Abstract Meaning

After being asked to think of what readers should glean from reading our work, I began to think that I am one of those obnoxious writers who wants my readers to pull apart my work, and find all the hidden nuances that I hid within the words. I’m comfortable with eccentric format and strange phrases as long as they mean something.

This seems to be a tragic flaw, not just in my writing, but inĀ reading. I thought I read for pleasure until I began to think how frustrated I get when someone says “Why does the poem have to mean something?” My frustration stems from the writing process itself. In poetry, every word must mean something; there is no where to hide on the page. It makes perfect sense that a poet would take time to choose the word or phrase that means something to the poem. And yet, there are poems that are too abstract to begin to understand. e.e. cummings is one of those poets that cause me to make grand assumptions when searching for meaning (which I search for in the capitilized words). I think it shortens my ability as a writer to not be able to simply appreciate poems that are based solely on sound, image, or experimental techniques. It’s something that I’m working to understand, and maybe one day enjoy.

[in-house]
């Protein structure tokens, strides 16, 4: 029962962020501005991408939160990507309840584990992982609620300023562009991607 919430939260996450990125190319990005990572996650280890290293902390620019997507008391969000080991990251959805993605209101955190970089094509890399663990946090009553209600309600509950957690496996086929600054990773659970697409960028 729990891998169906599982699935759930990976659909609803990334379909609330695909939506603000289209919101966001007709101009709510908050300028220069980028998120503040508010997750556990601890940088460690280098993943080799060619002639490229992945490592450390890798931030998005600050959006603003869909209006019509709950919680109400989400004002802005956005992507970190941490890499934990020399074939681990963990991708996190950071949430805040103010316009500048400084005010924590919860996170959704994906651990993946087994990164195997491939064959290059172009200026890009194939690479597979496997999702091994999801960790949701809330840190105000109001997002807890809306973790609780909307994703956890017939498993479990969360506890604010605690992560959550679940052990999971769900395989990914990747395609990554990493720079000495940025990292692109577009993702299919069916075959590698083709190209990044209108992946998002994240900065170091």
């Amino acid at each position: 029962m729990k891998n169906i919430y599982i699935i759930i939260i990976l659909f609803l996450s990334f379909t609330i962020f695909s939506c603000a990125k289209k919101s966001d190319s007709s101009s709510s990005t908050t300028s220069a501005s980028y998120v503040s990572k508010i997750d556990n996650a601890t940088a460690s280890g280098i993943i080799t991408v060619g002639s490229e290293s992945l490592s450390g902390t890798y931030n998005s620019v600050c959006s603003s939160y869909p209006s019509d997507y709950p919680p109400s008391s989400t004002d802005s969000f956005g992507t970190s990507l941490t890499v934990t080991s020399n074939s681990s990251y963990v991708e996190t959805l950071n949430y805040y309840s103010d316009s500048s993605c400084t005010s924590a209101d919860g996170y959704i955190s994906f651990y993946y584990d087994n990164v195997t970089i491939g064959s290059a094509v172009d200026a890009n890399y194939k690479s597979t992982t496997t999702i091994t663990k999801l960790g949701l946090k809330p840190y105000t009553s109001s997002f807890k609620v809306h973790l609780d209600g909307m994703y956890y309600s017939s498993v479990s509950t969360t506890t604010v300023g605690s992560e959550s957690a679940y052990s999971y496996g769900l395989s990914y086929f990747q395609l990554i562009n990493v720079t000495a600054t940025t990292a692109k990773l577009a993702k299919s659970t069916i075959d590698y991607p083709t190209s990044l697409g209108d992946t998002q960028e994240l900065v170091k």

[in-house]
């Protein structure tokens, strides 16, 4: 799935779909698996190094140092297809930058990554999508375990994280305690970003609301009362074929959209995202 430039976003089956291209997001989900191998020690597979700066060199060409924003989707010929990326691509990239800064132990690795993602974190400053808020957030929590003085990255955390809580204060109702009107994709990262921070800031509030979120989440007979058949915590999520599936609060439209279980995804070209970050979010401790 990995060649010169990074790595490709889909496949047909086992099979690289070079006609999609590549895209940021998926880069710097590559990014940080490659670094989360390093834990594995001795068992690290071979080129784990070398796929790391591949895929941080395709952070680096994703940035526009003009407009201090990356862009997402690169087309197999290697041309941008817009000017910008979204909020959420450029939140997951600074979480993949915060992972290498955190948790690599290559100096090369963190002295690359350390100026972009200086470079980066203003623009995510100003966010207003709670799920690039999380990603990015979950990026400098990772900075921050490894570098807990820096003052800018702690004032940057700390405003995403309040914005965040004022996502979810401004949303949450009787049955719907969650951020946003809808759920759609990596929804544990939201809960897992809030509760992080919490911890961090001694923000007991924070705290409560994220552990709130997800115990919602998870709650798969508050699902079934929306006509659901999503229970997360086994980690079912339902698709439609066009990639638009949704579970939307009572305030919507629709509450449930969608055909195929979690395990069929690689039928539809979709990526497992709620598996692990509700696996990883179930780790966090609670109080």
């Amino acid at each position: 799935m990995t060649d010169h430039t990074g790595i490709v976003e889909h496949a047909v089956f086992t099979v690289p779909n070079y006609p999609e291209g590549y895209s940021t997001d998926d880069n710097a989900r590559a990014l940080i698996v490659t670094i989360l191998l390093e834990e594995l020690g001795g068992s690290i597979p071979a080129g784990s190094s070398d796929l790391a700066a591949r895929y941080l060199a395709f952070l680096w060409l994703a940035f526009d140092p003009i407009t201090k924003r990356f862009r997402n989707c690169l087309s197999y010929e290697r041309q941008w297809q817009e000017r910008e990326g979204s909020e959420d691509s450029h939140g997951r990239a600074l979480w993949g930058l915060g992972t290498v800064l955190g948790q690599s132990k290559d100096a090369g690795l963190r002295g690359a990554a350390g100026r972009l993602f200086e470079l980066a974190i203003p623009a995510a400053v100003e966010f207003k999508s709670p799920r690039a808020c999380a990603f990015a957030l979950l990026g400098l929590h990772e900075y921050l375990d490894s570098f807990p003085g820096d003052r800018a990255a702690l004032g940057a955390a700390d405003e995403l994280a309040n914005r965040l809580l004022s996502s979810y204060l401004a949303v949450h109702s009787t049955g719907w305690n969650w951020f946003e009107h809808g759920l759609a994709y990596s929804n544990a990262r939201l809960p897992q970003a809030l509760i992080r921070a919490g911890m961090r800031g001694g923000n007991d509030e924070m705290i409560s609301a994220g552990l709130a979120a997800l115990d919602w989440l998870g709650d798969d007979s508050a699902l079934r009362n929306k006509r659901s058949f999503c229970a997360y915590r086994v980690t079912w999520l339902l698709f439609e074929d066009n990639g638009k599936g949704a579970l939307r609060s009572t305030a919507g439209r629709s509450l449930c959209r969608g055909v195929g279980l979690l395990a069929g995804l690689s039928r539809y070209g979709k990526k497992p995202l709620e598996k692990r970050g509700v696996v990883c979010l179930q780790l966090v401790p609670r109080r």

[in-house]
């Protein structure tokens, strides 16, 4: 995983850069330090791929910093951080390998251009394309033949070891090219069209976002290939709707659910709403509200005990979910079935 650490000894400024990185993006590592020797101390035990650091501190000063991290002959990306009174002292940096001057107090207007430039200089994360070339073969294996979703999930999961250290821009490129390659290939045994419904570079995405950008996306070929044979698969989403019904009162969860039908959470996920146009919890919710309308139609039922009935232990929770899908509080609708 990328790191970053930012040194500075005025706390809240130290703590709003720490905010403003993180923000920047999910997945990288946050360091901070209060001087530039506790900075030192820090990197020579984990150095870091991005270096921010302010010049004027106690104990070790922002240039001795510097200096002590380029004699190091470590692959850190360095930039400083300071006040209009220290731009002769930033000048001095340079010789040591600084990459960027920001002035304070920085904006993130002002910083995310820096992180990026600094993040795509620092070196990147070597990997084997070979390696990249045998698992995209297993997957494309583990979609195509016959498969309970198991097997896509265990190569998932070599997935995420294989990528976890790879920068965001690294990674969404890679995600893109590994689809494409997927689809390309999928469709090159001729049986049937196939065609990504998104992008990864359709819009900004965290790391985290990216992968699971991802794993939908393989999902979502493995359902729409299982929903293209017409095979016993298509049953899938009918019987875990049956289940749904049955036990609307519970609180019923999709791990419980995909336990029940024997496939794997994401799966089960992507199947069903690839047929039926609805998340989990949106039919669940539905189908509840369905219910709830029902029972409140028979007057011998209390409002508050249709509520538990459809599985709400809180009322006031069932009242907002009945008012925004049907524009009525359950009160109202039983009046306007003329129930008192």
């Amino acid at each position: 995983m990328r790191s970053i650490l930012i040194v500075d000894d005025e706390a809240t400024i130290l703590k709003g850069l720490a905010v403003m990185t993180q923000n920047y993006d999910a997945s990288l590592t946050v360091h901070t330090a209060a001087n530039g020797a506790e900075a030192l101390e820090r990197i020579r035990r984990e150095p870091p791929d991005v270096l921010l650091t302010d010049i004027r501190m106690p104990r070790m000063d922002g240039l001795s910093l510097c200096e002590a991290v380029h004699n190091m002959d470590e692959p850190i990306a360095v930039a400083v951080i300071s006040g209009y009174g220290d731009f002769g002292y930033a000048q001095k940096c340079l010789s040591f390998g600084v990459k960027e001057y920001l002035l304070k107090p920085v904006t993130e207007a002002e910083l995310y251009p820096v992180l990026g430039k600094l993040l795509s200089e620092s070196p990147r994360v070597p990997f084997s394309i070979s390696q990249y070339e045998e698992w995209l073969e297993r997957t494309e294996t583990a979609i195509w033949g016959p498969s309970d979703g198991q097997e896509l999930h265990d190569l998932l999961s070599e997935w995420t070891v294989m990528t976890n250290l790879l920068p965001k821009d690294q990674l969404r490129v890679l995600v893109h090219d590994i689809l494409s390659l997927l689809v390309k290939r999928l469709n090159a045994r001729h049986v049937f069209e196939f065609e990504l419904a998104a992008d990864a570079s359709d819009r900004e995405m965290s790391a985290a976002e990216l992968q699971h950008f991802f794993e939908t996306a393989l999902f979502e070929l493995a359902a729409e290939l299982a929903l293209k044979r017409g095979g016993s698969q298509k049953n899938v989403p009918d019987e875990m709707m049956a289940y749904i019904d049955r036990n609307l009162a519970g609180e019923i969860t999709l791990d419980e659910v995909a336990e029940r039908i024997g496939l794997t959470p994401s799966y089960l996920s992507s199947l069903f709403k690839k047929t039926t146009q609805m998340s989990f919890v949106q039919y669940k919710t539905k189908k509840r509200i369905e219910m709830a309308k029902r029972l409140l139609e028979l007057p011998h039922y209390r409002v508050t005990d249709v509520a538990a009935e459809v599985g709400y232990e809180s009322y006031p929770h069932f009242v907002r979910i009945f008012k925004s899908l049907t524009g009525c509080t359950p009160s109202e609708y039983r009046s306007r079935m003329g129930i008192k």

One Reply to “Abstract Meaning”

  1. Gabby,
    That’s so interesting that I just wrote a similar blog post about word choice right before I read yours!

    I too struggle with just sitting back and enjoying a poem. I always feel like I need to rip it apart and find its inner meaning.

    But on the topic of word choice, I think every word means something. A poem with “fluff” may not draw their reader in, and sometimes poems with such abstract concepts lack an inner meaning, and maybe that’s something us “pick apart readers” just have to accept. :/

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